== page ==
James is a university student, Helen works at a prominent London museum. We could pass either of them in the street, or have a drink with them, and not realise the torment either of them suffers on a daily basis. They could so easily be us, or someone we care about, and that is how they are portrayed.

Reviewed in the Guardian as “a fair portrayal of a fascinating place”6 this will hopefully have a positive impact on public perception of mental illness.

A short history of ‘Medfest’

Medfest was founded in 2011 by Dr Kamran Ahmed, a psychiatry trainee in SLAM, as the UK’s first medical film festival. The aims were twofold: to use the power of film to provoke discussion of pertinent topics in medicine, and to increase interest in psychiatry.

Evening events were held in nine universities across the country, showing a selection of short-films, documentaries and animations on the theme ‘The Image of Doctors in Film’. These were then discussed between the audience and expert panellists, who included Max Pemberton and actress Shobna Gulati.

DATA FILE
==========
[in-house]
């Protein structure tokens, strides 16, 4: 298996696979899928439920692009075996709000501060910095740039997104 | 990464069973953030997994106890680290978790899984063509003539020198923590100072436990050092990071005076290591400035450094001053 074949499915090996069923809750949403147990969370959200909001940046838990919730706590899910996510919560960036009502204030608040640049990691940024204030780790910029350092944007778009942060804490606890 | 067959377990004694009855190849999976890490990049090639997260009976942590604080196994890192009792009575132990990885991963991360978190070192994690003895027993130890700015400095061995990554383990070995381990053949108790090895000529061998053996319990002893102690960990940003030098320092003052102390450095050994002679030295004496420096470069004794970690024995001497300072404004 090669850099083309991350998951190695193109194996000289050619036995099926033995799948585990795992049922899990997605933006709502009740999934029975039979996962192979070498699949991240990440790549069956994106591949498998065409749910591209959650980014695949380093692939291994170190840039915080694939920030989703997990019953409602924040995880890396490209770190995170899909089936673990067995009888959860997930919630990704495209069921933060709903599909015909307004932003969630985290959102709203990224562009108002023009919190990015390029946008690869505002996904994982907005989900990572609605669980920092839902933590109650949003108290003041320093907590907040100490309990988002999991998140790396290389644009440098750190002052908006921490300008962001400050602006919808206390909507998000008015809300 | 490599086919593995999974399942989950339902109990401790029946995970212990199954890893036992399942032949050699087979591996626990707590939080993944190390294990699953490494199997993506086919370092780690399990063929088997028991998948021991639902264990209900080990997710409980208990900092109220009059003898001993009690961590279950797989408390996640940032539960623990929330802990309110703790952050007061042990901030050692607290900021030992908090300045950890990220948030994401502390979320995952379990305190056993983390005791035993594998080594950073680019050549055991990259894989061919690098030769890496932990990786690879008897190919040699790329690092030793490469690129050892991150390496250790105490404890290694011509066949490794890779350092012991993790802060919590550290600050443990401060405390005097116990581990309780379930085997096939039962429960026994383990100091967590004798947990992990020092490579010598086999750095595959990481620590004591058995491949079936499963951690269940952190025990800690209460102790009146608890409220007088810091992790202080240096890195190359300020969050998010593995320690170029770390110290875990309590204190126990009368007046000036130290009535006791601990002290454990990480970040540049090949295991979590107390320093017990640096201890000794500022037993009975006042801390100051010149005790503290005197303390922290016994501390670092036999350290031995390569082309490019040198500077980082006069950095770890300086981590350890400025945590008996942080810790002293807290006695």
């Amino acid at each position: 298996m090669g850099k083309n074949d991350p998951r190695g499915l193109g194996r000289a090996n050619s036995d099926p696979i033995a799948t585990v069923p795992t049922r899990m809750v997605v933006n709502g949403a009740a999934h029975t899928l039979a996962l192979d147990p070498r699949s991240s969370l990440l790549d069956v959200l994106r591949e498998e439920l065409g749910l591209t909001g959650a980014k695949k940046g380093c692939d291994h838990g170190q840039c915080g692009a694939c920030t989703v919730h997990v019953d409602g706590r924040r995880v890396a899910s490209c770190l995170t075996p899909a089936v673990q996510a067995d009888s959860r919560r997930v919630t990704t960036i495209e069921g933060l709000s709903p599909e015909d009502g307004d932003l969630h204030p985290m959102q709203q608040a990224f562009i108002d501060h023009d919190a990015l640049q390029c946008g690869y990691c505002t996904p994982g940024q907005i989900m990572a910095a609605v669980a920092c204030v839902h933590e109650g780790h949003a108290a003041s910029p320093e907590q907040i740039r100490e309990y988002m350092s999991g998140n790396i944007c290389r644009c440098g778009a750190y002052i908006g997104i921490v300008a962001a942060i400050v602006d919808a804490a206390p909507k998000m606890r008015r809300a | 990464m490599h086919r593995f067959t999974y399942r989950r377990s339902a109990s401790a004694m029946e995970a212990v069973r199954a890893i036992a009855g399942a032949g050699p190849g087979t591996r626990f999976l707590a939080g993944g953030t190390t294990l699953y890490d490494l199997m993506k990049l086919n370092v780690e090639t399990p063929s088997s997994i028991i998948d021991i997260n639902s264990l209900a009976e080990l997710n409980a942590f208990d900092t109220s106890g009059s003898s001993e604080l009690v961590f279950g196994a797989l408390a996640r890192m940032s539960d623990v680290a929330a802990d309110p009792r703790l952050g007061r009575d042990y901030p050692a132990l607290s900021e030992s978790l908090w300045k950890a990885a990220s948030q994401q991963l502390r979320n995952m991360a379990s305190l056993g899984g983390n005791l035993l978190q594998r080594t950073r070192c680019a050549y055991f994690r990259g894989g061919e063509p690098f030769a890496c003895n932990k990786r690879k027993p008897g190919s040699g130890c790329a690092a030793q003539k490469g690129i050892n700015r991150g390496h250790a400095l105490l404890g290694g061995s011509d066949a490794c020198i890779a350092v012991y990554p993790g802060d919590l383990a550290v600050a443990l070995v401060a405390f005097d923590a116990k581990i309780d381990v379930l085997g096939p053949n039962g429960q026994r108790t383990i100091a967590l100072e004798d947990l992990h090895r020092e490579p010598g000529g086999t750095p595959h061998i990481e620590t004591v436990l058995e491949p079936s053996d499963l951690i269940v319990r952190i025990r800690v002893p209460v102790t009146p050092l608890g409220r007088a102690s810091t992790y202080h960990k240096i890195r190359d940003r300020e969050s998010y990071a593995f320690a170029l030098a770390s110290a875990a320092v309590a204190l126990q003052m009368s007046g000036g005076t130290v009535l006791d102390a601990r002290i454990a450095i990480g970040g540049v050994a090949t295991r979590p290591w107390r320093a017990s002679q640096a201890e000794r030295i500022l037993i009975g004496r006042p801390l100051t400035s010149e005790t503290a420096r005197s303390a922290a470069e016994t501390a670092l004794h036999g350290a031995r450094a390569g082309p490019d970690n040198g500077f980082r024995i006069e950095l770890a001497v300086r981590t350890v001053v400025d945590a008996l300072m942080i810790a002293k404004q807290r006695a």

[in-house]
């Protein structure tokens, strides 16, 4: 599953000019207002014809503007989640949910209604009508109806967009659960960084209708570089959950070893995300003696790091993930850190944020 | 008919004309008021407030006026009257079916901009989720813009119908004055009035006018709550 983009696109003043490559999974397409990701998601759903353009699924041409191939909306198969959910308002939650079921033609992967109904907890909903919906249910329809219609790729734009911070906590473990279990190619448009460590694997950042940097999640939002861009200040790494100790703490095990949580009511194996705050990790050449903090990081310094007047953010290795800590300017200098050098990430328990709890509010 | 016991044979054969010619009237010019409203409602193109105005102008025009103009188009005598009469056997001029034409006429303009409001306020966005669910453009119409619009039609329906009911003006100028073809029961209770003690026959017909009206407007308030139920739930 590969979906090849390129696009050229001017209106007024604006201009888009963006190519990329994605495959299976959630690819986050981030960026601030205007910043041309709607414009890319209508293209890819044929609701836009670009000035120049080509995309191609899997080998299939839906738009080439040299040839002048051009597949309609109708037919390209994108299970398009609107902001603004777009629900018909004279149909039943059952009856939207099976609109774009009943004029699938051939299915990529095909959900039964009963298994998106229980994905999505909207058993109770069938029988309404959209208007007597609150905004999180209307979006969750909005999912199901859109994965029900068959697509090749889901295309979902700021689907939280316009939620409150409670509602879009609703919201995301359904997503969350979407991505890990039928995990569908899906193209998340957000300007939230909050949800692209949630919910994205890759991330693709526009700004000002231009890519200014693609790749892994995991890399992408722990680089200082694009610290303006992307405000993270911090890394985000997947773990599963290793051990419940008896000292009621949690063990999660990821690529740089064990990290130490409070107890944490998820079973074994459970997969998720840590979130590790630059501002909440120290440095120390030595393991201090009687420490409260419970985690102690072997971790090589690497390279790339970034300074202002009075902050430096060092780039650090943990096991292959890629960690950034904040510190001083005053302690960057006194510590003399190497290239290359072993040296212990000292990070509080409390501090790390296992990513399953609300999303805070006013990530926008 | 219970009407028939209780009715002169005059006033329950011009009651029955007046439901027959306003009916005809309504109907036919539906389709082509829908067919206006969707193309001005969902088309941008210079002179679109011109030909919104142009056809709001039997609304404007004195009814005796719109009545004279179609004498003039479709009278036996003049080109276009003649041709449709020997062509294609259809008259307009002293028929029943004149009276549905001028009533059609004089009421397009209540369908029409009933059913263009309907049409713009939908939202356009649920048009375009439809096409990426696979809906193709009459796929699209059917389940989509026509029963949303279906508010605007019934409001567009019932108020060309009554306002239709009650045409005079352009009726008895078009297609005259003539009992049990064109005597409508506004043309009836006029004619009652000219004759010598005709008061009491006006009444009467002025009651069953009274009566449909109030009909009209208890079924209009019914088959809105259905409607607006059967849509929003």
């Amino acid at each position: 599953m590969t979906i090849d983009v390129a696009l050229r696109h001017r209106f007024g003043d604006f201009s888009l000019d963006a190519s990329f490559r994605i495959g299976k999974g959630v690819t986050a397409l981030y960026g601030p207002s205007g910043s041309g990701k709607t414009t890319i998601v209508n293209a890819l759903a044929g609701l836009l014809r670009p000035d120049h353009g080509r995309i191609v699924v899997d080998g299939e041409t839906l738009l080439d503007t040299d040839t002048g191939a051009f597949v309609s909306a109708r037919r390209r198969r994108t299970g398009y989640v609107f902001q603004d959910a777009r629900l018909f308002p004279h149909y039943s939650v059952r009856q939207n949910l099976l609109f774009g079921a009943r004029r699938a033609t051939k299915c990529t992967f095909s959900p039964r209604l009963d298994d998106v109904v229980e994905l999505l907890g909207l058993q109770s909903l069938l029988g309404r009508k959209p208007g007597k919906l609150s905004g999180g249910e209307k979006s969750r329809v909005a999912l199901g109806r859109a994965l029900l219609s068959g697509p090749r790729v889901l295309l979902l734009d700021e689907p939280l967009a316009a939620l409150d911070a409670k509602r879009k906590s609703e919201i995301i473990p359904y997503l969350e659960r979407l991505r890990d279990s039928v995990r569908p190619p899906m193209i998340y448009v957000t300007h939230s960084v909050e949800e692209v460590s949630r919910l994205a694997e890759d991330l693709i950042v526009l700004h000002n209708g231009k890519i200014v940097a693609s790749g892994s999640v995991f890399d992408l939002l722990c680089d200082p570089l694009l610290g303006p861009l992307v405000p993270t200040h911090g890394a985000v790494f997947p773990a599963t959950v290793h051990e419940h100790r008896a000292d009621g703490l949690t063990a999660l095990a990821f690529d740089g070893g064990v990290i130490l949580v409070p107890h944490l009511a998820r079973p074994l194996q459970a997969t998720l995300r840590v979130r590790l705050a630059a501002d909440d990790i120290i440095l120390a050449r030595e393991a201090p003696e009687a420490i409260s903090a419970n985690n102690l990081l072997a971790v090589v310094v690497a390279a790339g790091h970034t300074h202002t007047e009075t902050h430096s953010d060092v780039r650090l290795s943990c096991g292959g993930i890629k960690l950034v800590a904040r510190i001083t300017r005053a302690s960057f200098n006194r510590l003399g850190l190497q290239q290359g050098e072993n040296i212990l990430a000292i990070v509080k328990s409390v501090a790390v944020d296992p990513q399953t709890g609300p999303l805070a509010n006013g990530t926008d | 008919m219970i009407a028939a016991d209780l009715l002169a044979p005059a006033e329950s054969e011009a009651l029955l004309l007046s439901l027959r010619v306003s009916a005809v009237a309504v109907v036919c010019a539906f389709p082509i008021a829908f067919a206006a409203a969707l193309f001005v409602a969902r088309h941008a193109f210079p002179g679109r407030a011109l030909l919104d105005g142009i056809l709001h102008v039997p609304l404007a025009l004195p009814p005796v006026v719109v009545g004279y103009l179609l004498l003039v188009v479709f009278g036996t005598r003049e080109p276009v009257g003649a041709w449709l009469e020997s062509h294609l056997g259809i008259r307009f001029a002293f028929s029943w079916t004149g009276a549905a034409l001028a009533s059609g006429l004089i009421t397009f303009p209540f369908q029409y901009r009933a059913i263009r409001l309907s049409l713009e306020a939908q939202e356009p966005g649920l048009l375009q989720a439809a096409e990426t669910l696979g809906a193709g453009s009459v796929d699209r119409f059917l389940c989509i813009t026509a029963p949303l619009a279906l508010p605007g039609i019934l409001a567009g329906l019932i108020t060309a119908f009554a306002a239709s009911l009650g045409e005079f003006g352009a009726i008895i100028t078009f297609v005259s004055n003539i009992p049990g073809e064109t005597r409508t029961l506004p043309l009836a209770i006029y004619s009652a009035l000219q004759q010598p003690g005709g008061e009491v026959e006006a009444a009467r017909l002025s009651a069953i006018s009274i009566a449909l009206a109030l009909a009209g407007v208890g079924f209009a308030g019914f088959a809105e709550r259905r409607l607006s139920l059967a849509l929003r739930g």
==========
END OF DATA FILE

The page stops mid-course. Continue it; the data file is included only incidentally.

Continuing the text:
Although coordinated nationally with identical programmes, each event was organised and chaired by a local psychiatry trainee or ‘Psychsoc’ lead. The programme included ‘Shadow Scan’ – a BAFTA winning short film documenting a medic’s first-hand experience of healthcare, starring panellist Shobna Gulati. The events were well received at all sites, and as the first festival of its kind Medfest caused a small sensation in the medical and psychiatric communities, culminating in a review in the Lancet7.

Over the next two years Medfest continued to expand, although the format has remained the same. Featuring the celebrated ‘Animated Minds’ series of films, the 2012 ‘Healthscreen’ festival included 16 universities and hosted 1000 attendees. 2013 reached an impressive 21 universities – appropriately enough discussing ‘the Power of Medicine’.

Films were diverse and included a clip of the contemporary documentary ‘Russell Brand: From Addiction to Recovery’ and the BAFTA winning animation ‘Mother of Many’ – examining the benefits of a good doctor-patient relationship. The 2013 event also saw the advent of the Medfest: Music event at the National Psychsoc Conference, and culminated in a showcase event at the Royal Society of Medicine.